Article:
12 Six days before the Passover Jesus came to Bethany, the home of Lazarus, whom he had raised from the dead. 2 There they gave a dinner for him. Martha served, and Lazarus was one of those at the table with him. 3 Mary took a pound of costly perfume made of pure nard, anointed Jesus’ feet, and wiped them[a] with her hair. The house was filled with the fragrance of the perfume. 4 But Judas Iscariot, one of his disciples (the one who was about to betray him), said, 5 “Why was this perfume not sold for three hundred denarii[b] and the money given to the poor?” 6 (He said this not because he cared about the poor, but because he was a thief; he kept the common purse and used to steal what was put into it.) 7 Jesus said, “Leave her alone. She bought it[c] so that she might keep it for the day of my burial. 8 You always have the poor with you, but you do not always have me.”
I only want to pick on a couple of points in this account: that it is ludicrously extravagant and that it does no-one any practical good.
Its extravagance is easy to measure. A denarius was about a day’s wage. Three hundred denarii is in modern terms slightly over a working year's pay. The average pay for a working year is over £25,000. This perfume was thus worth some tens of thousands of pounds in modern relative reward. No wonder they stared. I was reminded last week of a divorce case a couple of years back where one of the couple was showing what they required every month in income, including cosmetics worth thousands every month. So it was not just then!
It was deeply extravagant as a gift, ridiculously extravagant. It was pure gratuity, grace, an expression of profound love of Christ, because she saw that (since we are talking about cosmetics) he was worth it. Our response to Christ as individuals and as a church, and as a society, should be to be overwhelmed, so that we respond as ludicrously. It has happened before; look at Samuel Smiles words on the Huguenot chapel beneath us in the Crypt: “still that eloquent memorial of the religious history of the middle ages survives, bearing testimony alike to the rancour of the persecutions abroad, the heroic steadfastness of the foreign Protestants, the large and liberal spirit of the English church, and the glorious asylum which England has in all times given to foreigners flying for refuge against oppression and tyranny.”
Ludicrous extravagance that the Dean would let the Huguenots come. Imagine Canon Treasurer that we were asked for a low cost rent of a chapel today for 450 years for a non-Anglican group! Commissions and regulators would rise as one, lawyers, you name it, the protests would ring through the land. But letting them use the chapel was a large and liberal spirit. It was Mary’s spirit.
Secondly, the anointing did no practical good. Jesus did not benefit from it. No time was saved after the crucifixion. We would have advised Mary against such a culturally noticeable and sexually ambiguous statement. I can hear myself advising against it. Nobody is recorded as having their mind changed about Jesus as a result.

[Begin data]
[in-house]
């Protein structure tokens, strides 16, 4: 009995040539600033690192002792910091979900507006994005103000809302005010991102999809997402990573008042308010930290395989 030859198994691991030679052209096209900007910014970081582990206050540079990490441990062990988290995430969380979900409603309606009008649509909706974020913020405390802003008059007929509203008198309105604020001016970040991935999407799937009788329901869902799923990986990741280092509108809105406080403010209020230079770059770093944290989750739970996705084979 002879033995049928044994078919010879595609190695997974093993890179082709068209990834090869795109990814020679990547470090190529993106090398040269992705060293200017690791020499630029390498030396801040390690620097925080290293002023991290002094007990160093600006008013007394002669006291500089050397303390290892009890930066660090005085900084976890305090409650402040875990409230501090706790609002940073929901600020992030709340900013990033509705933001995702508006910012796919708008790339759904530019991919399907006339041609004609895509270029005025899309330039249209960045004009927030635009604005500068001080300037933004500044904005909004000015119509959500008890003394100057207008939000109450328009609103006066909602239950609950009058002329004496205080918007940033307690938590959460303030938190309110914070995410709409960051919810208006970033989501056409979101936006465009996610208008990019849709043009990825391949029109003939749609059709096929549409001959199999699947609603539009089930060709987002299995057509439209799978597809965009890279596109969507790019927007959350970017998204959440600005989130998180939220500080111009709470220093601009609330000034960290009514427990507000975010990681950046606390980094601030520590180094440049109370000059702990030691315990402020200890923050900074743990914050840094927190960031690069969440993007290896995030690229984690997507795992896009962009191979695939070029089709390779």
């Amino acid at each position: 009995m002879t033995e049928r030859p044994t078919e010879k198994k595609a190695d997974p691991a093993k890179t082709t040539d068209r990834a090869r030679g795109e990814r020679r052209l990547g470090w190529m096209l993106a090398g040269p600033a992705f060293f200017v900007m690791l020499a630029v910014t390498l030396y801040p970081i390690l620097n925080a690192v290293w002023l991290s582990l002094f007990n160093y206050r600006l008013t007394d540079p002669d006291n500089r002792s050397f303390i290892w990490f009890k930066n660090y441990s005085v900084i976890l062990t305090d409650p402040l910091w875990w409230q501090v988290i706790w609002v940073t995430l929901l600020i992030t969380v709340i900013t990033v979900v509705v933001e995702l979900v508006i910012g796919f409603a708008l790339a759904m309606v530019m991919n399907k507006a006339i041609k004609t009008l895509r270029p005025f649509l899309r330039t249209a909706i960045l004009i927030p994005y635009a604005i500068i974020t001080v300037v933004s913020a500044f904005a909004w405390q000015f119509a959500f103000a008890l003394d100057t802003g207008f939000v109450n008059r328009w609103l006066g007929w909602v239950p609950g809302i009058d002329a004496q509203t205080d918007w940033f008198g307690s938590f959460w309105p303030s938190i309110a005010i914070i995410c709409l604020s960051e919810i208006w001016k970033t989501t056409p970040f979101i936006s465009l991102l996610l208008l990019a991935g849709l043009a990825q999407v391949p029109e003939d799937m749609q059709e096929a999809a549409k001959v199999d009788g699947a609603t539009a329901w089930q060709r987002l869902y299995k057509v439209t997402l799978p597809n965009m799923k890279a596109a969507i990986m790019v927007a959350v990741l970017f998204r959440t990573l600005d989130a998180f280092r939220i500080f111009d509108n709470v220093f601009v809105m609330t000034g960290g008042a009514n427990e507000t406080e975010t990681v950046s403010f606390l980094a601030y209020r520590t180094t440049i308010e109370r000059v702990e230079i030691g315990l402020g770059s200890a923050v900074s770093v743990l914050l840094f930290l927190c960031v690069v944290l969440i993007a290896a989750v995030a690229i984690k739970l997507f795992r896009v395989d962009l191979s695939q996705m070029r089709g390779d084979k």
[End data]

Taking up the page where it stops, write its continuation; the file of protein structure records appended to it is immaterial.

Let’s be clear, I am all in favour of plans and outcomes and spontaneous gestures being well prepared beforehand to get the result you want. But this is different. It is a genuine spontaneous outpouring of the heart, an expression of love and pleasure in knowing Jesus. Again that speaks of what leads to human flourishing. Human beings are not entirely transactional: we are filled with passion and when we reflect Christ we overflow to common good.
So why is that all so significant today? Because what we are to become as a nation is at this time especially open to choice and decision, and thus what the church has to show in itself and point to in its advocacy and example (and the church is of course all of us, not the institution) is the extravagant, gratuitous love that is the Kingdom of God and which when even palely absorbed into human society is the root and flower of human flourishing.
The great periods of change and reform in the way we behave as a nation have come from a combination of huge events and overseas influences. We have never been just some islands off the north-west coast of mainland Europe. In the mid-19th century, the ferment following the ending of the Napoleonic wars combined with the industrial and agricultural revolutions. At the same time victory over France, especially at sea, had led to the creation of the second British Empire. As more and more of the Indian sub-continent fell under British suzerainty, the demands of Empire grew, for better and for worse. It was a very potent mix of economic change at home and overseas development. It led to the reforms which began in 1832 largely inspired by Christians such as Wilberforce, Shaftesbury and others, and which continued apace until the Education Act of 1870 and afterwards.
In the period after World War II there were again major internal and external forces at play. Internally, the memories of the Great Depression and the suffering of the 1930s, especially in the north, in agricultural areas and away from London, all led to a reforming of economic management along Keynesian lines, with a strong emphasis on state involvement and an explicit target of full employment. Once again external events also played an enormous role in the reimagining of Britain. This time it was the loss of Empire, beginning with India and Pakistan in August 1947, Myanmar (then Burma) and Sri Lanka (then Ceylon) in early 1948, and progressively by the mid-1960s substantially all the British Empire. At the same time the relationships with what had been called the Dominions also changed as they began to trade more in their own regions, and immigration to them from around the world altered the sense of near exclusive link with the UK.